Perhaps 24 can’t prosper in being socially relevant. Americans have shifted our collective hate. Financial corruption has trumped terrorist organizations as our top enemy. 24 is destined to be a nostalgic look at our past values instead of a reflection on our present. Unless Jack plans on waging war against the 1%. Seriously, who wouldn’t want to see that?!
DISCLAIMER: I haven't seen any of the following movies and am basing my opinions on my negative worldview alone.
X-Men: Days of FuturePast: Not even Neil Degrasse Tyson could explain where "days of future past" falls on the space-time continuum. I expect more Wolverine shenanigans! And Ellen Page doing her best monotone delivery.
Godzilla: Remember the tagline for Roland Emmerich's laughable 1998 reboot, "Size Does Matter?" This is the monster plus Walter White, minus any feelings of inadequacy. And Aaron Taylor Johnson reportedly put on 20 pounds of beefiness for his role in this. So, there's that.
22 Jump Street: Jonah Hill and Channing Tatum are back, better than ever, and across the street. Reading the warning labels on my Vicodin bottle sounds more exciting.
Maleficent: I can't wait to see this bad bitch. Angelina Jolie, Elle Fanning, Juno Temple, and Imelda freaking Staunton. Beware: I will be talkng back to the screen.
Edge of Tomorrow: I can't tell you how many times people have promised to meet me for coffee at the "edge of tomorrow" and completely flaked. Does Emily Blunt pull the same shit with Tom Cruise in this flick?
Dawn of the Planet of the Apes: Coincidentally, this is also my drag name.
The Purge: Anarchy: "The Purge" is never really as enjoyable as "the binge." Am I right, ladies, or am I right?
Hercules: Brett Ratner delivers the gayest film of the season. Must've been all those "rehearsals."
Guardians of the Galaxy: I can't tell if this movie is a prank or not. Oh, it's not? Chris Pratt, call me.
Teenage Mutant Ninja Turtles: Remember the 1990 version with Judith Hoag and Elias Koteas? Splinter: "I made a funny!" LOL. Good times...wait, Megan Fox plays April? And it's from Michael Bay? Consider my childhood raped once again.
The Expendables 3: Let me get this straight -- Lindsay Lohan is not allowed to be in movies anymore, but Mel Gibson is?
Allow me to get a little personal on your ass here: My love and affection for this on-screen couple started back in 2005 when they appeared in the highly underrated indie Heights (go Netflix it, if you can). Their chemistry is undeniable. Their combined charisma is the kind that is rarely found anymore in a movie culture dominated by franchises that rely less and less on actual human interaction. And frankly, they just look so darn cute together.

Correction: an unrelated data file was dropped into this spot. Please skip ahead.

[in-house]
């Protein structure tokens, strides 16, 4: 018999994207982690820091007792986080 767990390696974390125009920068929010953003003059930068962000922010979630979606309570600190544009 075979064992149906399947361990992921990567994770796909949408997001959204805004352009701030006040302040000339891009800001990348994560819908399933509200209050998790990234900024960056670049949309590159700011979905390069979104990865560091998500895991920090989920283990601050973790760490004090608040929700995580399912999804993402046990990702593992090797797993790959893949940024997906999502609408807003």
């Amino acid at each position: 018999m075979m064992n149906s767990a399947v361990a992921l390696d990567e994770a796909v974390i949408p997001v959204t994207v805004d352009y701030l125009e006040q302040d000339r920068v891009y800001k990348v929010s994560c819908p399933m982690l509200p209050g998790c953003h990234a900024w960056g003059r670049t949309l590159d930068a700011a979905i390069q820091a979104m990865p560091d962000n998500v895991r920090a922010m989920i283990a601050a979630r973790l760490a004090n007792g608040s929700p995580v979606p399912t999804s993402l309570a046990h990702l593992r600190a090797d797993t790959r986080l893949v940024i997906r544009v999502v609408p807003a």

Maybe it has something to do with their respective smiles and effortless charm that makes JamBeth my own personal next-gen version of Tom Hanks and Meg Ryan (if Tom Hanks had killer blue eyes and washboard abs). It's easy to root for them.
That's why I was somewhat disappointed to see that this twosome doesn't share enough screen time in Walk of Shame, a comedy about a news anchor's crappy, antic-filled night in downtown Los Angeles. After hooking up with a handsome bartender-writer played by Marsden -- in L.A. everyone's a hyphenate -- Meghan Miles (Banks) experiences the titular walk after stranding herself without a phone, car, ID, or money – and only 8 hours before the most important job interview of her career.
The film, at first, feels like a welcome throwback to those jaunty flicks of the 80s (think After Hours, minus the Scorsese). One mishap leads to another, and Meghan comes across of variety of colorful characters who either help her...or chase her out to the next crazy shenanigan. Tracking down her whereabouts are her two friends (Gillian Jacobs, Sarah Wright Olsen), her panicked boss (Willie Garson), and a pair of cops (Ethan Suplee and Bill Burr) responding to reports of "a crazy blonde in a yellow dress" who's terrorizing the hood.
But ultimately, writer-director Steven Brill's series of unfortunate accidents begins to feel a little cheap. It's such a nifty concept, you'd expect Judd Apatow's name to be stamped on it somewhere, but sadly it's not. Some of the jokes are visible from a mile away, yet Banks admirably struts her stuff as a woman determined to land the gig of her dreams...and an actress determined to shamelessly jump through any hoop to get a laugh.
And hey, at least she has James Marsden waiting for her at the end of it all.